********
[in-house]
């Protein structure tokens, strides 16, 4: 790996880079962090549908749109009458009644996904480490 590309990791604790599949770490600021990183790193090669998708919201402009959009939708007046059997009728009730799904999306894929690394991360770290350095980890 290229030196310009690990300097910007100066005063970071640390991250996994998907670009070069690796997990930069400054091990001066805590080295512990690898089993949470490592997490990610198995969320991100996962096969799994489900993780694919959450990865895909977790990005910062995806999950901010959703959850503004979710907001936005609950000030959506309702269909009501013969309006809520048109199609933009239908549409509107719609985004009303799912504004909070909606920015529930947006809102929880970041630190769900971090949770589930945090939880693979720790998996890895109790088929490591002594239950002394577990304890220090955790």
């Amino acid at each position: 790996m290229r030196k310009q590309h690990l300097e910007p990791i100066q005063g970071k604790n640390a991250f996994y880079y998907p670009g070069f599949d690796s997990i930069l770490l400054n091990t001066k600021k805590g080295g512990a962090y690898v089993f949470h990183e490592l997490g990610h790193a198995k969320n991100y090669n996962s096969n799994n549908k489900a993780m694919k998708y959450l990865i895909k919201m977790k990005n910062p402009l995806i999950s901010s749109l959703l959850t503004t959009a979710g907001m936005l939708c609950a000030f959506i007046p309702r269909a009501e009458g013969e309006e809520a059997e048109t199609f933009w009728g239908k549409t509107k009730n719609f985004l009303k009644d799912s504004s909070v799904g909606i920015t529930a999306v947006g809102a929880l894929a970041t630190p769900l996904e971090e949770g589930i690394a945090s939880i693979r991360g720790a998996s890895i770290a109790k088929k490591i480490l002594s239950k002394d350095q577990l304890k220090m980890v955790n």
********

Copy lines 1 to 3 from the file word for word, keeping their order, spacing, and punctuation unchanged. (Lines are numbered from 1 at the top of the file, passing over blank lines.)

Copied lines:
[in-house]
């Protein structure tokens, strides 16, 4: 790996880079962090549908749109009458009644996904480490 590309990791604790599949770490600021990183790193090669998708919201402009959009939708007046059997009728009730799904999306894929690394991360770290350095980890 290229030196310009690990300097910007100066005063970071640390991250996994998907670009070069690796997990930069400054091990001066805590080295512990690898089993949470490592997490990610198995969320991100996962096969799994489900993780694919959450990865895909977790990005910062995806999950901010959703959850503004979710907001936005609950000030959506309702269909009501013969309006809520048109199609933009239908549409509107719609985004009303799912504004909070909606920015529930947006809102929880970041630190769900971090949770589930945090939880693979720790998996890895109790088929490591002594239950002394577990304890220090955790």
């Amino acid at each position: 790996m290229r030196k310009q590309h690990l300097e910007p990791i100066q005063g970071k604790n640390a991250f996994y880079y998907p670009g070069f599949d690796s997990i930069l770490l400054n091990t001066k600021k805590g080295g512990a962090y690898v089993f949470h990183e490592l997490g990610h790193a198995k969320n991100y090669n996962s096969n799994n549908k489900a993780m694919k998708y959450l990865i895909k919201m977790k990005n910062p402009l995806i999950s901010s749109l959703l959850t503004t959009a979710g907001m936005l939708c609950a000030f959506i007046p309702r269909a009501e009458g013969e309006e809520a059997e048109t199609f933009w009728g239908k549409t509107k009730n719609f985004l009303k009644d799912s504004s909070v799904g909606i920015t529930a999306v947006g809102a929880l894929a970041t630190p769900l996904e971090e949770g589930i690394a945090s939880i693979r991360g720790a998996s890895i770290a109790k088929k490591i480490l002594s239950k002394d350095q577990l304890k220090m980890v955790n």